About A Name: Pippa

September 14, 2011 § 6 Comments

Pippa Middleton Prince Philip

I debated doing this post. I questioned how enlightening it could be, considering it’s no secret that the name Pippa is just about the hottest thing of 2011. It’s been written and written about. Then I decided to do it anyway, because name educations don’t ever really end. Even Mary is an ever-evolving moniker.

So we all know who’s been popularizing Pippa: Her Royal Hotness, the bridesmaid of the year, Pippa Middleton. The 27-year-old event planner was, like her older sister Catherine (Kate) and younger brother James, given a traditional, even stuffy and aristocratic, English name – Philippa – but she has generally been known by her more sprightly nickname, Pippa. And since the April royal wedding and that figure-flattering Sarah Burton for McQueen white dress, Pippa Middleton has been everywhere. Kate spent summer touring North America and celebrating various occasions with her new, very public family, but it seems Pippa found just as many opportunities to make headlines, despite the fact she’s never given a formal interview to the press. Today it was even announced that a British film company is planning a documentary feature film about her. The company, Odyssey Videos, is known for creating direct-to-DVD films about the British Royal Family and has customers in Northern Europe, Japan, and the Commonwealth, and company founder Adrian Munsey claimed, “All the other Royal Family members have had well-documented lives, but now we are being inundated with requests to make a biopic about Pippa after the wedding.”

The fun, flirty socialite has presented a fresh image to a dwindling name. Though it, and Philippa, have remained fairly common names in Britain, it’s still not in the Top 100. (Similar sounding flower name Poppy is, however, at 22 – and it’s more well-worn internationally.) Middleton’s popularity has given North Americans their first real chance to wear the name Pippa, and get used to the sound and flavour. North Americans also never had pocket-sized Pippa dolls, as the UK did in the 1970s. Moderately popular, they were cheaper to produce and sell than Barbie dolls, but Palitoy stopped making them in 1980. In the US, pocket-sized “Dawn” dolls were available. But Barbie was gold currency back then, everywhere in the world.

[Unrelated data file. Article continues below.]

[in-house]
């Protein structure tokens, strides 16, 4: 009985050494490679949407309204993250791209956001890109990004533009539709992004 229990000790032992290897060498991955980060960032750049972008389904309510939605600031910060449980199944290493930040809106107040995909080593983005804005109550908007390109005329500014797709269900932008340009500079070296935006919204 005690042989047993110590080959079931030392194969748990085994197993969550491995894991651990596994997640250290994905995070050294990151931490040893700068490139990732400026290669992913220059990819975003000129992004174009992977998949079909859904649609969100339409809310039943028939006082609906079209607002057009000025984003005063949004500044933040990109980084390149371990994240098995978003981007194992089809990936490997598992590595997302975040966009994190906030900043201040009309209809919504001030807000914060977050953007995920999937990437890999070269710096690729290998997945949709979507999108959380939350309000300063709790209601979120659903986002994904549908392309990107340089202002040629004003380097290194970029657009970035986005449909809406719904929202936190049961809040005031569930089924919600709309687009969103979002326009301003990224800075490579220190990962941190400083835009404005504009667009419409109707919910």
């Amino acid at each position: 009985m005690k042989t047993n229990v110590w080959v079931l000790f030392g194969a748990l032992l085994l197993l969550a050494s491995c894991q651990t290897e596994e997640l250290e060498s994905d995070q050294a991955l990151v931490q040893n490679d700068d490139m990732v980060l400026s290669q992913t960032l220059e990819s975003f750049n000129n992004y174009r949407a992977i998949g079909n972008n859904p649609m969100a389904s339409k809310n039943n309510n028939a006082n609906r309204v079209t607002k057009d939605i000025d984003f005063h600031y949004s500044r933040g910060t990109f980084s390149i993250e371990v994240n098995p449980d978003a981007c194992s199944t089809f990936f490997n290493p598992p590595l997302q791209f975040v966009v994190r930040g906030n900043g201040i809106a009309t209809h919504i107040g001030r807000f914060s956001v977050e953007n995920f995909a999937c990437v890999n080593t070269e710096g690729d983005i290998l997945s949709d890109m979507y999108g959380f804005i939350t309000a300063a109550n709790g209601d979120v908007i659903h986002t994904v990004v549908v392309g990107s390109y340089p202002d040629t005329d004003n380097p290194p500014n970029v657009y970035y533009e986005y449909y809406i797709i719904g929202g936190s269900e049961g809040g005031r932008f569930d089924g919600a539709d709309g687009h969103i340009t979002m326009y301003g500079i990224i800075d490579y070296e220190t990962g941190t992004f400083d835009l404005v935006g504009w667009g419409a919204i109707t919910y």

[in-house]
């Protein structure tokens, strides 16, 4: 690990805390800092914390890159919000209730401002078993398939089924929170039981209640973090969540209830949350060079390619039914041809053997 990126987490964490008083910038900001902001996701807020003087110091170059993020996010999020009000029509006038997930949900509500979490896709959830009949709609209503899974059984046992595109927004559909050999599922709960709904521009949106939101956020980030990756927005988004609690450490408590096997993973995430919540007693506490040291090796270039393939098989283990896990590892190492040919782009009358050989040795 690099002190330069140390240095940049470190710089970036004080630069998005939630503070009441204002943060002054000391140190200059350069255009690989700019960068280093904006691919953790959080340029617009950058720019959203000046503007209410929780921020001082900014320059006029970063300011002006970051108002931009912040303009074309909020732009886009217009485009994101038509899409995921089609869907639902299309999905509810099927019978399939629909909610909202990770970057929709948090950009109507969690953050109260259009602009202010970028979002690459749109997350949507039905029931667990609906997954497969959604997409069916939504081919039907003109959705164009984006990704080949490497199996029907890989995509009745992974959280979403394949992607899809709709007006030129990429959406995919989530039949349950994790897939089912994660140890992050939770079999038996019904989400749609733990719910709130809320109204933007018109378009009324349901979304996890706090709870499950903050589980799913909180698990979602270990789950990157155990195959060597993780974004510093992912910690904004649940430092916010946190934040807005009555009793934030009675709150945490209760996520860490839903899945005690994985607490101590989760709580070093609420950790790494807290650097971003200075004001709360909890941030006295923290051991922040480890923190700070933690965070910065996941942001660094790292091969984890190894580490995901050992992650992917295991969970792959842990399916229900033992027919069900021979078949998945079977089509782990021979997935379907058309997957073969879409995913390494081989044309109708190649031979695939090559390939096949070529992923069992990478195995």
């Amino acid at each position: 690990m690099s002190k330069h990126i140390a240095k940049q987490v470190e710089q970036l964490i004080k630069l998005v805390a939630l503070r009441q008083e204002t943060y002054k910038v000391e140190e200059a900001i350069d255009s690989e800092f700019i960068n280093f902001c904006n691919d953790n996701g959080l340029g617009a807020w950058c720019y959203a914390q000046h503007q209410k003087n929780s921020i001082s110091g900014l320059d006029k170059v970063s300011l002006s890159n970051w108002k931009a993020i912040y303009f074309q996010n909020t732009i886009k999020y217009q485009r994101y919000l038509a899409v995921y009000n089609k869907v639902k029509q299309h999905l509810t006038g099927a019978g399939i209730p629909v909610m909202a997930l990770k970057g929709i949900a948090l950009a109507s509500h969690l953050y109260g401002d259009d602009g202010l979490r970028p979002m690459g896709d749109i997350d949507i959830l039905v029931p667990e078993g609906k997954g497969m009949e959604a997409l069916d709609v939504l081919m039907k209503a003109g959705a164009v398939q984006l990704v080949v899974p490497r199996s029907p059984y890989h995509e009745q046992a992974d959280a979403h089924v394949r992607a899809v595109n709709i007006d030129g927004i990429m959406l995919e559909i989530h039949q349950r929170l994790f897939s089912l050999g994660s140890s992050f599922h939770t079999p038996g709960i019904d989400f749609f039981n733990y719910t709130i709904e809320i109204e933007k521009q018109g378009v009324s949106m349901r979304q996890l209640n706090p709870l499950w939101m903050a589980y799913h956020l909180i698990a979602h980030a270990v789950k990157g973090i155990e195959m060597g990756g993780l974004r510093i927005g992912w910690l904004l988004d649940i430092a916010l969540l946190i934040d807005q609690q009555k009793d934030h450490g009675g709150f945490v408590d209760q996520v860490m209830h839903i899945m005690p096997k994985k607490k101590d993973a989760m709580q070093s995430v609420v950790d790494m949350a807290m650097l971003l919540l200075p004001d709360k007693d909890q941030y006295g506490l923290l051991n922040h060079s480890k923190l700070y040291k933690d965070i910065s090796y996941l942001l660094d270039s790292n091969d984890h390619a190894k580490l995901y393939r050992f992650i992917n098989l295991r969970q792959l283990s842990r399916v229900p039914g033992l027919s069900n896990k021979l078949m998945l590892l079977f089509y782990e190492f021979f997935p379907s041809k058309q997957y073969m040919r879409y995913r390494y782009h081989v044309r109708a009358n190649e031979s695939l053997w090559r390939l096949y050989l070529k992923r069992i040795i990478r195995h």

Of Greek origin, Philippa, and the male form, Philip, means “lover of horses.” (Since Prince William’s grandfather is Prince Philip, look out for Philippa as a middle name if he and Catherine ever have a girl.) Diminutive Pippa came into common use in 19th Century Britain, following Robert Browning’s poem “Pippa Passes,” about a young Italian woman who works in a silk mill, though the name is not used in Italy. Robin Wright Penn and Blake Lively co-portrayed the title character in the dramatic 2009 film, The Private Lives of Pippa Lee.

In North America, Pippa sounds surprising. In Britain, it’s an almost ho-hum selection due to longtime use, but what do we know about Pippa? The poetry of Robert Browning isn’t exactly de riguer, neither did the film make much of a splash. We’re familiar with the Swedish children’s book character of Pippilotta Viktualia Rullgardina Krusmynta Efraimsdotter “Pippi” Langstrump, and maybe it’s the sweet, childlike connection to the name that’s made similarly sprightly Pippa much more likely to succeed. In English, the eight-year-old heroine of Astrid Lindgren’s sunny series is better known as Pippilotta Delicatessa Windowshade Mackrelmint Ephraim’s Daughter “Pippi” Longstocking. Animal loving Pippi is headstrong and good natured, possesses superhuman strength, and much like Peter Pan, has no desire to grow up. In Swedish, pippi means “quirk,” and Lotte/Lotta is a common Scandinavian diminutive for the ever-popular Charlotte. Last year, 47 baby girls were given the name Pippi in Denmark (29), Sweden (14), and Norway (4). Don’t get me wrong, that still makes it fairly obscure, but it could rise with Pippa as similar sounding names always seem to do.